Slakman: We’re still early in our journey and are setting ambitious targets. We recently modeled our entire global investment portfolio for decarbonization. It’s the most complicated undertaking we’ve ever done. We’ve updated our contractor contracts to reflect environmental product declarations, which is what we need to track embodied carbon, and that’s a requirement now for structural components. We’ve integrated certain requirements into our annual plan that local teams have to respond to and we are challenging them ask questions of their suppliers. But we are one player. If only the top two or three firms in every industry are doing this, we’re not going to make an impact.
Ekman: What is your sense of the movement in the market in general?
Slakman: We want to lead the industry to get to decarbonization by 2050; it’s going to be a societal issue if we don’t. There are going to be long-term climate impacts that are and damaging for society and if that happens, that also damages our business. I think the entire market will move with us, at least on the decarbonization front. From a social impact perspective, the market also wants to see more community impact in a positive way. That’s where design can play a big role.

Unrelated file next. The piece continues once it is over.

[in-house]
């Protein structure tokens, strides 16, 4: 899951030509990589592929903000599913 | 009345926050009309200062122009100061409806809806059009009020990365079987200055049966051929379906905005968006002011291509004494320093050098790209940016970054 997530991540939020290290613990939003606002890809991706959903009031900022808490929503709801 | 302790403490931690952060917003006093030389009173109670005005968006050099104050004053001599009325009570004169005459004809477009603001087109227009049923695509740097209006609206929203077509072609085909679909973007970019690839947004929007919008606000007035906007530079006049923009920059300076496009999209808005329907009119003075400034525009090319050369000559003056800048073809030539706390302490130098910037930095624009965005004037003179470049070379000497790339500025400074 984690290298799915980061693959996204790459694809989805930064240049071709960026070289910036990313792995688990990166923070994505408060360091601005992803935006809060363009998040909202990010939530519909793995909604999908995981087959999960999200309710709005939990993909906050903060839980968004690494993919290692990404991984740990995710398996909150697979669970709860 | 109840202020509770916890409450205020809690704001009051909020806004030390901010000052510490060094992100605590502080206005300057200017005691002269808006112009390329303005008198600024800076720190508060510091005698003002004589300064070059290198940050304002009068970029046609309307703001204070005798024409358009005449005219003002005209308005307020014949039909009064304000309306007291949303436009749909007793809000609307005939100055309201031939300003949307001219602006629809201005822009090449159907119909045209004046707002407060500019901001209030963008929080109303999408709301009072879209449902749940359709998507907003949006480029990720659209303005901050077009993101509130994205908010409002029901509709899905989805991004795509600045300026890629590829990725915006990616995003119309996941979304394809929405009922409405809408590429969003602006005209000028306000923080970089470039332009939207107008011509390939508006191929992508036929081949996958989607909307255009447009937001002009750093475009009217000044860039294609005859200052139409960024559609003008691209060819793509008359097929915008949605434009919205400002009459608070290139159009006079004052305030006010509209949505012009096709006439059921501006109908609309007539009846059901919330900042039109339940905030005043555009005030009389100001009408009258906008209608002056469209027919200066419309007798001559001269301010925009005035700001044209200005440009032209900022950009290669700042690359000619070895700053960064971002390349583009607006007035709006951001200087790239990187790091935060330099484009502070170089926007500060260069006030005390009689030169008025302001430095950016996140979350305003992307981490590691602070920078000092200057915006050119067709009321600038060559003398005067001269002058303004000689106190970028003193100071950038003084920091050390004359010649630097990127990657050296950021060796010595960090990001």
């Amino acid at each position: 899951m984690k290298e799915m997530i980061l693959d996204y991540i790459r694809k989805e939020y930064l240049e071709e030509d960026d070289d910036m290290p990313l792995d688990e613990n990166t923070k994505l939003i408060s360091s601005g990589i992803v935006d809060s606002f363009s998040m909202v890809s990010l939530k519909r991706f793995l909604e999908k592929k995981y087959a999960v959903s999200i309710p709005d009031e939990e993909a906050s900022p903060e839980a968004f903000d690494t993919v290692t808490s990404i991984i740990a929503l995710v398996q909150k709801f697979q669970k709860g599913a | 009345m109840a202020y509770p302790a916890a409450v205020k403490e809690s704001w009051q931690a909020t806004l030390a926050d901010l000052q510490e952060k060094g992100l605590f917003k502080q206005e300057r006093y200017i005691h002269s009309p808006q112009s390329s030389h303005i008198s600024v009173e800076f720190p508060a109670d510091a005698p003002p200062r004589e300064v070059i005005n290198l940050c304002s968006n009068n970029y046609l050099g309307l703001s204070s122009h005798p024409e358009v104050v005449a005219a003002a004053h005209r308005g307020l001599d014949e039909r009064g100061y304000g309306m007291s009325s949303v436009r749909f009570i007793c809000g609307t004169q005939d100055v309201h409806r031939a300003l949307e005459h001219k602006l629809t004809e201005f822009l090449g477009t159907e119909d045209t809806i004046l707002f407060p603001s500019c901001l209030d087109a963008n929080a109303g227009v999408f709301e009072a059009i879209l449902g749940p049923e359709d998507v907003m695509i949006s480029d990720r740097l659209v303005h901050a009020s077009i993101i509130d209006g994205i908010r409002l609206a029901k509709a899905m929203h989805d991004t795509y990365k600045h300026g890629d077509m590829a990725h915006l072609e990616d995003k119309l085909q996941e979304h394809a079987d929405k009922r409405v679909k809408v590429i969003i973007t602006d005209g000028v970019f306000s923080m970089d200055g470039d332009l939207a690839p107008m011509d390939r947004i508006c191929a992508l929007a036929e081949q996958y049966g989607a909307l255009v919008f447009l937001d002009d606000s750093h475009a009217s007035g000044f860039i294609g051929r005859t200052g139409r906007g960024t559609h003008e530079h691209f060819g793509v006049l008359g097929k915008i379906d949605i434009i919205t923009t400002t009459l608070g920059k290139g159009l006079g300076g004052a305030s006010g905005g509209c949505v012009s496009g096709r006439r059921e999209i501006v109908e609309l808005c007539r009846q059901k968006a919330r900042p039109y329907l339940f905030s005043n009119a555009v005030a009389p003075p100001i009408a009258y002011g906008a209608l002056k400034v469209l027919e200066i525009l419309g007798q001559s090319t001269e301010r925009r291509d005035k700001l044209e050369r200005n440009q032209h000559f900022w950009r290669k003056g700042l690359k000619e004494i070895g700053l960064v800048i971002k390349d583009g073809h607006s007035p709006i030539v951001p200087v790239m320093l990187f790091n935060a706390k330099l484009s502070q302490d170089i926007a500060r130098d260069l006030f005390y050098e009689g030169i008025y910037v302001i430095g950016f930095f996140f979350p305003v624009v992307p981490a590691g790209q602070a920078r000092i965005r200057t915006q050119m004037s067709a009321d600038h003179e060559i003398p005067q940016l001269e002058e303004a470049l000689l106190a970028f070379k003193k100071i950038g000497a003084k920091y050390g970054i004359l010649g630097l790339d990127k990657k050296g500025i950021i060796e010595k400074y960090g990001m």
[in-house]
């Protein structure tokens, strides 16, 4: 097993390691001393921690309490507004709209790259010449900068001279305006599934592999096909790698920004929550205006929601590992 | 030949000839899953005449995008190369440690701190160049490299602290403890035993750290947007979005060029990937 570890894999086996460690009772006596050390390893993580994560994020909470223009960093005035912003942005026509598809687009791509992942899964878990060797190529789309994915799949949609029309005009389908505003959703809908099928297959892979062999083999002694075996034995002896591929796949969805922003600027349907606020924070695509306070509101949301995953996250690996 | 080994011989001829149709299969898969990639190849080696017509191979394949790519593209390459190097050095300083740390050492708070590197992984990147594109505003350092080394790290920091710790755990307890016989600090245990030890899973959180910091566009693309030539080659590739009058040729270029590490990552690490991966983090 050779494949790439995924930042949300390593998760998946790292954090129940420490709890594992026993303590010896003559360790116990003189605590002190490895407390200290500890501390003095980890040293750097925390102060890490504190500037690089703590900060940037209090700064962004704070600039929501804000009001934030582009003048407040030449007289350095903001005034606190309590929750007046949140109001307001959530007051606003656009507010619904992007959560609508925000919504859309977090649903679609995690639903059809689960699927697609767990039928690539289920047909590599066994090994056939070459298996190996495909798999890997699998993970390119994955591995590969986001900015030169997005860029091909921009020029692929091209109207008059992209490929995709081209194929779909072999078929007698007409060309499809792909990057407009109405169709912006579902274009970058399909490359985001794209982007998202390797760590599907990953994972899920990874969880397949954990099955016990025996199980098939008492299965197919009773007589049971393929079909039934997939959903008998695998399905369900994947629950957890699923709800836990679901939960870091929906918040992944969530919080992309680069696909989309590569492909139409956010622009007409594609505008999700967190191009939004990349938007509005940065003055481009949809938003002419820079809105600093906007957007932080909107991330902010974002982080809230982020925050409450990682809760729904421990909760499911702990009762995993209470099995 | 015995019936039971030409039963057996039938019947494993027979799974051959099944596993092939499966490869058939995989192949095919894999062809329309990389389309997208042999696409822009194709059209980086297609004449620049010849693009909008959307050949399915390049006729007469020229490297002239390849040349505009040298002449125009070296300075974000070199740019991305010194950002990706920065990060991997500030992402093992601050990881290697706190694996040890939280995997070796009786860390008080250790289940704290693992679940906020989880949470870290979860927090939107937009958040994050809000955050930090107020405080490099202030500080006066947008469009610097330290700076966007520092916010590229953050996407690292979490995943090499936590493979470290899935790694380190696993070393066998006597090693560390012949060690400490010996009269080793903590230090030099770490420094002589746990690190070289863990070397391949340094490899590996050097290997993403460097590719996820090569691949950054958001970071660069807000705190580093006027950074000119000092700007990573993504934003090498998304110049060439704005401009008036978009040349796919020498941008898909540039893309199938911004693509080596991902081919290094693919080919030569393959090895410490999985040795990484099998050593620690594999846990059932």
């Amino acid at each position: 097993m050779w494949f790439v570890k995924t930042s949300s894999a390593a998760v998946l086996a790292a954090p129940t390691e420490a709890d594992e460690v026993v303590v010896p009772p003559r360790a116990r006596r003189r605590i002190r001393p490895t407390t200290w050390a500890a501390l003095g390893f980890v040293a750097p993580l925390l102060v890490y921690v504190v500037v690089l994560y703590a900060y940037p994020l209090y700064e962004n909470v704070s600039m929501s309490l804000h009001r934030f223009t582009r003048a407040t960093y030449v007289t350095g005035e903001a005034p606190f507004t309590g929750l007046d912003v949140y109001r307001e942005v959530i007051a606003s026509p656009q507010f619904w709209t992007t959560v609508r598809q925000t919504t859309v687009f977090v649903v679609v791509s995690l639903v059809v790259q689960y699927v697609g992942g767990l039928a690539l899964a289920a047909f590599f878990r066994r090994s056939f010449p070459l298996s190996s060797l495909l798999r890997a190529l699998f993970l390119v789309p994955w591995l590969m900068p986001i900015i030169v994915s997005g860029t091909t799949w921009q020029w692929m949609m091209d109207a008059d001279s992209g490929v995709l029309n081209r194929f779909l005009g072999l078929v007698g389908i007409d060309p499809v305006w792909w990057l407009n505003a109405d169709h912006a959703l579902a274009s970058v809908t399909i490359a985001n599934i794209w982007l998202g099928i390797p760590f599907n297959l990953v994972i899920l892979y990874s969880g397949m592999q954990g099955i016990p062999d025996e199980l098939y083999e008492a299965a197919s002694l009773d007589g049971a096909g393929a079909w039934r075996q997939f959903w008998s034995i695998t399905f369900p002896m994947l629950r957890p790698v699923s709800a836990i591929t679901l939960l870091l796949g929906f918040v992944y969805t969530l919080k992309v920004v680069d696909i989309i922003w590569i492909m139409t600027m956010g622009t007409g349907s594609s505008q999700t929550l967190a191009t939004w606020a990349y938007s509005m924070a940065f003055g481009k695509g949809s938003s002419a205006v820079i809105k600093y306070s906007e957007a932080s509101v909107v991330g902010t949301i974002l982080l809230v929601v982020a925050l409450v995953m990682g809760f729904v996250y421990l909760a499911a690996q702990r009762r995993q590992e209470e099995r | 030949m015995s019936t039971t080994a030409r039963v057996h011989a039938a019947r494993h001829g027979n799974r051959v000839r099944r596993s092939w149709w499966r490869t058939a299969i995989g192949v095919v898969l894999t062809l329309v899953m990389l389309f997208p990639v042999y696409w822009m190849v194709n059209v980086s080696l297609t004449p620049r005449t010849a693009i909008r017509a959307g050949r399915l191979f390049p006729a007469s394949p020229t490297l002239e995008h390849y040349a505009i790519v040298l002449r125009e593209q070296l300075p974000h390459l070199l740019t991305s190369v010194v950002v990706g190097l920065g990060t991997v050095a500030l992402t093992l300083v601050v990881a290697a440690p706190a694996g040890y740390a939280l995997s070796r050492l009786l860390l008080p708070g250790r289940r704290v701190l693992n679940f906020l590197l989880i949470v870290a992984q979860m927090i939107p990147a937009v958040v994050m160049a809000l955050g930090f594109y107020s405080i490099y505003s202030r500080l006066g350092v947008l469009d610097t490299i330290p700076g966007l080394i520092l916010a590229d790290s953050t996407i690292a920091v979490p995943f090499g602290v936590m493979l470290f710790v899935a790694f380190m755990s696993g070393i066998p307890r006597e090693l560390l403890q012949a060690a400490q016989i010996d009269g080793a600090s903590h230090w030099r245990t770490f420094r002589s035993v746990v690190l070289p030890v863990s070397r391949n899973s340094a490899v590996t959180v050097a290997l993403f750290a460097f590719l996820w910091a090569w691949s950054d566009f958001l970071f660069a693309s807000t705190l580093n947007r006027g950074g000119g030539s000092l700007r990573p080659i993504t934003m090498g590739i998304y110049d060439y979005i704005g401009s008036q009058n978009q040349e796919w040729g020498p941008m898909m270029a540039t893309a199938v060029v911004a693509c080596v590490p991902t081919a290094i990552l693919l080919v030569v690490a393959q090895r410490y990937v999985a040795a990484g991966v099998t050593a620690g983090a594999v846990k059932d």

Teske: We’re really encouraging our staff to recognize that we want to be at the forefront of this transformation in the market. The three pillars of our strategic plan are lead with knowledge, advise for influence, and do outcome driven design work. So, I see what we’re both trying to do is aligned. In the day-to-day project work, I have to believe Hines would appreciate our talent coming in with good sound knowledge of ESG strategies and working with you to set goals and outcomes of the projects. Is that something you would value?
Slakman: The short answer is yes. The longer answer is that we have a job internally to convince everyone that electrification is the only way we should ever build and operate a building again. As designers, you can push our local teams on that as well. Those are designs we should be choosing. When there are opportunities with Hines and HKS, challenge us and have conversations with us.
Teske: I appreciate your notes and ideas about how the market, tenants, investors and legislators are all looking to the real estate industries to execute on their ambitions. I like that we’re seeing more drivers to push for this change and it’s all the more reason that we as a design firm need to be seeking to be the very best partners and encouraging clients to embrace this mindset.
Slakman: I think we’re aligned in the sense that we have to do this together. We hope we can lead the industry and we can’t do it without our partners.
Ekman: There is so much truth in that. When we’re working on important topics like what we’re talking about today, sometimes the answers aren’t obvious. The need for creativity and innovative thinking is pretty high, especially when we want to be in the role of telling people, “Here is what can be done, and we’ve done it.” That’s great work to do — it’s what you want to wake up and spend your time doing.